Director John Ford’s World War II tale knows its battle-scarred topic first-hand. Montgomery was himself a Pacific PT-boat commander and a valorous Bronze Star recipient. Ford filmed the Academy Award®- winning* documentary Battle of Midway. And Wayne creates a portrait of patriotic resolve as only he can. They Were Expendable salutes all who expended themselves during some of the war’s bleakest hours.

  • What Veda wants, her mother - Mildred Pierce - provides. Even if Mildred must end her middle-class marriage, climb atop the male-dominated business world and marry a wealthy man she doesn't love. "I'll do anything," Mildred says in explaining her love for her daughter. But does anything include murder? 

    From a novel by James M. Cain (The Postman Always Rings Twice, Double Indemnity), Mildred Pierce is a classy murder mystery, a stylish film nor told from a women's point of view. Joan Crawford's Mildred ended a two-year career slump, earned her a Best Actress Academy Award® and revitalized her career. Just when you think you got this nominee for five other Oscars including Best Picture figured out, along comes a shocking twist ending!

  • Judy Garland stars in a timeless tale of family, captured with warmth and emotion by director Vincente Minnelli. 

    The enduring popularity of Meet Me in St. Louis comes from a terrific blend of music, romance and humour. Starring Judy Garland, together with Margaret O’Brien (awarded a special Oscar® as 1944’s outstanding child actress) and Mary Astor, and featuring the musical classics Meet Me in St. Louis, Louis, The Trolley Song and Have Yourself a Merry Little Christmas.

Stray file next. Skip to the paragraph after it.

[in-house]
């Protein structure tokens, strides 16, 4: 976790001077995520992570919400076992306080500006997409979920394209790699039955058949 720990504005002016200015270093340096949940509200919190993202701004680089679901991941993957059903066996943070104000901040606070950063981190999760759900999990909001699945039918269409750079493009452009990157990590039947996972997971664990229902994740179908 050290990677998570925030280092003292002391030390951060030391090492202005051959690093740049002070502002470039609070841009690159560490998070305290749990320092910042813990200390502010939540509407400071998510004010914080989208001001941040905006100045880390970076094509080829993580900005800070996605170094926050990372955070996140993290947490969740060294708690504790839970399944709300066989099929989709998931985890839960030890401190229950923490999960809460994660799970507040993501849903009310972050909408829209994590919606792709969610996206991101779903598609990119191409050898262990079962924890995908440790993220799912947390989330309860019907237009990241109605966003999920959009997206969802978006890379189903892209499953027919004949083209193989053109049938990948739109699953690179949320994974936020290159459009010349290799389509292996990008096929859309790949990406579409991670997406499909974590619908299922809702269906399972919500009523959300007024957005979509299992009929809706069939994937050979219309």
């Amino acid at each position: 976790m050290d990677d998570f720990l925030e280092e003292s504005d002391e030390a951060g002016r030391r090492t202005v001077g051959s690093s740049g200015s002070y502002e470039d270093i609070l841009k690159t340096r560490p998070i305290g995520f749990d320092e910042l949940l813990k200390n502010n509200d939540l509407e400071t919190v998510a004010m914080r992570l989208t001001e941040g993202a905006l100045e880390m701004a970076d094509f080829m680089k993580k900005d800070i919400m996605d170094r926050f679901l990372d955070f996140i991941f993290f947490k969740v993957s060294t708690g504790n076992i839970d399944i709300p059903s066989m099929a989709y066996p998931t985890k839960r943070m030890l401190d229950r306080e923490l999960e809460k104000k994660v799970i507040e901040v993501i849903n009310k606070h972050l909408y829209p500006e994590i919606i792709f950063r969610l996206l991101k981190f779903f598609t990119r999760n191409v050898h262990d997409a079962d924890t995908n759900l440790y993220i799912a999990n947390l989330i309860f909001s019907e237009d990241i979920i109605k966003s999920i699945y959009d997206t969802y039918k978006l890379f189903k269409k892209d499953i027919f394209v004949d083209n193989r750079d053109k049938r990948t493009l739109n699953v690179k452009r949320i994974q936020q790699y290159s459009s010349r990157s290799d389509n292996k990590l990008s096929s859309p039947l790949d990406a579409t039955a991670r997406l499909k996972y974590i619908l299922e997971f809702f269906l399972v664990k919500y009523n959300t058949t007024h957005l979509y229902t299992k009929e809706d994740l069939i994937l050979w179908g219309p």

• Cary Grant and a stellar cast romp through this classic farce based on Joseph Kesselring’s 1941 Broadway hit and breezily directed by Frank Capra. 

    Frazzled drama critic Mortimer Brewster (Grant) has two aunts (Josephine Hull and Jean Adair) who ply lonely geezers with poisoned libations, one sociopathic brother (Raymond Massey) who looks like Boris Karloff, one bonkers brother (John Alexander) who thinks he’s Teddy Roosevelt, one impatient new bride (Priscilla Lane) - and only one night to make it turn out all right. In this circus’ centre ring is Grant, twisting his face into a clown’s gallery of flabbergasted reactions and transforming his natural athletic grace into a rubber-legged comic ballet. You’ll die laughing.

  • Bette Davis and Paul Lukas star in this multiple Academy Award-nominated drama based on Lillian Hellman's daring play as adapted by the acclaimed Dashiell Hammett. 

    As war threatens 1930s Europe, tireless anti-fascist crusader Kurt Muller (Lukas) keeps his underground activities a secret from his wife's (Davis) Washington, D.C., society mother and the other guests at her house, but a Rumanian aristocrat blackmails him, forcing Muller to kill him and flee back to Europe. Many critics hail Lukas's performance as one of the greatest in film history. He won an Academy Award for Best Actor, and the film was nominated for Best Picture (losing only to Casablanca), Best Screenplay, Best Supporting Actress (Lucile Watson), and Best Writing, Screenplay.